Balkin describes my arguments as follows:

Rappaport suggests that originalist judges should threaten to abandon a principled commitment to originalism and impose their personal preferences. Faced with this threat, liberal nonoriginalists will cower in fear and agree to compromise on originalist decisions, because those are likely to offer better results for them than the preferences of conservative judges.

Let’s put aside the hyperbolic language in this description. My point was that a strategic originalism might cause the Leftwing nonoriginalists to have additional incentives to follow originalism, not that it would make them fully originalist. While Balkin does not mention it, I should also emphasize that I ended up recommending against this strategy of strategic originalism, because it would not be as effective as a principled originalism in persuading others to follow originalism. But let me here just focus on Balkin’s criticisms.

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The Equal Rights Amendments and Its Possible Meanings

In the 1970s, the proposed Equal Rights Amendment passed both houses of Congress with the requisite two thirds supermajority and then went to the states for ratification.  The proposed Amendment then quickly secured numerous ratifications (ultimately securing 35 of the requisite 38 state ratifications) and looked sure to pass.  But then the momentum for the Amendment stopped and it never secured the necessary ratifications. A big part of the arguments against the proposed Amendment were that it would lead to certain consequences, which were generally regarded at the time as extremely unattractive.  While opponents of the Amendment argued it might or…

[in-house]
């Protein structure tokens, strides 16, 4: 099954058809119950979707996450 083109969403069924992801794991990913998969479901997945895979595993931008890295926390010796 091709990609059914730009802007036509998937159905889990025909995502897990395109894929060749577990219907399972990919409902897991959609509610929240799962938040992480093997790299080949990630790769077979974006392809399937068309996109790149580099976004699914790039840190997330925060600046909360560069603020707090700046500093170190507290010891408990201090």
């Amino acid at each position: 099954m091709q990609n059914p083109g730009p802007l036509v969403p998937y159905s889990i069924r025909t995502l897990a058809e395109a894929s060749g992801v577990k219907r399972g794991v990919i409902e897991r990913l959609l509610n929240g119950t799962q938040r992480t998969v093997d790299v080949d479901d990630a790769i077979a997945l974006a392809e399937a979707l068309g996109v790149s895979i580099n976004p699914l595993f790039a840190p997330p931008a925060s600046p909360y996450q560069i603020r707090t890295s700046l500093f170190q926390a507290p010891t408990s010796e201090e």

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Heather MacDonald on Proactive Policing

Heather MacDonald argues in the City Journal that a significant increase in violent crime has been the result of a decline in proactive and broken windows policing. Proactive policing involves “pedestrian stops—otherwise known as stop, question, and frisk. Broken windows policing “responds to low-level offenses such as graffiti, disorderly conduct, and turnstile jumping.” Let’s assume, as seems plausible, that MacDonald is correct that such policing is effective and violence crime has resulted from its decline. MacDonald lays the blame for this situation at the feet of a variety of groups, but mainly activist groups such as Black Lives Matter, but also…

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Strategy and Originalism